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California Set To Expand Medicaid To Undocumented Young Adults

Jul 11, 2019
Originally published on July 11, 2019 8:02 am
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NOEL KING, HOST:

Medicaid provides health care to low-income people, and California is now set to become the first state to offer it to undocumented immigrants up to the age of 26. It's part of a bigger plan to eventually get everyone in the state covered. But California's making the move at a time when the Trump administration and some other states are trying to restrict who gets government health benefits. Sammy Caiola has the story from Sacramento.

SAMMY CAIOLA, BYLINE: For most of Beatrice Basurto's life, the doctor's office has been a last resort.

BEATRICE BASURTO: When you get sick, home remedies are all you know your life. So it's just basically, like, a suck-it-up type of thing.

CAIOLA: She's 19 years old and moved to California with her family from Mexico when she was a toddler. She and her parents aren't citizens so they're excluded from Medi-Cal. That's California's version of Medicaid. But starting in January, California will allow Beatrice and other undocumented people to get Medi-Cal from the age of 19 until they turn 26. Beatrice is hoping this new policy will give her access to mental health counseling. Even though she's applying for citizenship, she's still pretty stressed out about her legal status.

BASURTO: The world isn't always so welcoming. It can be really, really overwhelming. It exhausts you mentally. And it's almost like I have no time to feel, feel anything because there's always something else, like, I have to do.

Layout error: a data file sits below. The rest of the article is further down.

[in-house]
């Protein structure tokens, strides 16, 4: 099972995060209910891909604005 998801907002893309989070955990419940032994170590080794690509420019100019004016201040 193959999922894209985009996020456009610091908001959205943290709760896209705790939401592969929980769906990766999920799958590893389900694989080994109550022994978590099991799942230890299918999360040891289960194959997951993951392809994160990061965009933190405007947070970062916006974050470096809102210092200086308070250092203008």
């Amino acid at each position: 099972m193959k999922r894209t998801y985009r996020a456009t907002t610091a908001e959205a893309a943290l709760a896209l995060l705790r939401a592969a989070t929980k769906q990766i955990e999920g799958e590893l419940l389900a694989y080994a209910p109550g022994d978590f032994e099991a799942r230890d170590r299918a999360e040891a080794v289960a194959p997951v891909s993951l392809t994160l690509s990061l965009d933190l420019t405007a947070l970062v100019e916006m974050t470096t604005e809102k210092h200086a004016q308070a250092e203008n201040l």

CAIOLA: In California, undocumented kids 18 and under are already eligible for comprehensive Medi-Cal. Undocumented adults are only covered if it's for emergency or pregnancy care. Supporters of the expansion to cover young adults say getting more people coverage will improve public health and cut down on hospital costs. But opponents don't want to spend state dollars on people they consider illegal residents. Republican Senator Jeff Stone spoke against the expansion at a recent hearing.

(SOUNDBITE OF ARCHIVED RECORDING)

JEFF STONE: We are going to be a magnet that is going to further attract people to the state of California that's willing to write a blank check to anyone that wants to come here.

CAIOLA: President Donald Trump called out California on this.

(SOUNDBITE OF ARCHIVED RECORDING)

PRESIDENT DONALD TRUMP: You look at what they're doing in California, how they're treating people. They don't treat their people as well as they treat illegal immigrants.

CAIOLA: California Governor Gavin Newsom responded by saying the state embraces all of its residents. And he says offering coverage to everyone is the eventual goal.

(SOUNDBITE OF ARCHIVED RECORDING)

GAVIN NEWSOM: We believe in universal health care. Universal health care's a right, and we're delivering it, regardless of immigration status, to everyone up to the age of 26. And we're going to get the rest of that done. Mark my words.

CAIOLA: There were proposals this year to offer insurance to even more people in the state, like undocumented seniors. But those efforts failed because of the potential cost. Almas Sayeed is with the California Immigrant Policy Center. She says providing health care is crucial given federal anti-immigrant hostility.

ALMAS SAYEED: Young people feel that, too, this proposal to expand Medi-Cal to undocumented young adults is really a message that institutions are accessible to you regardless of status. You belong here, and you deserve to thrive.

CAIOLA: When the Medi-Cal guidelines change in January, Beatrice Basurto plans to sign up. She's lived in California almost her whole life. It's her home. She's going to college near Los Angeles and wants to be an environmental scientist. Beatrice says getting insurance will make her feel a little more like a Californian.

BASURTO: I do belong here, regardless of what others say. But it doesn't become permanent until I see that on a piece of paper.

CAIOLA: California expects to enroll 138,000 undocumented young people next year at a cost of $98 million. For NPR News, I'm Sammy Caiola in Sacramento. Transcript provided by NPR, Copyright NPR.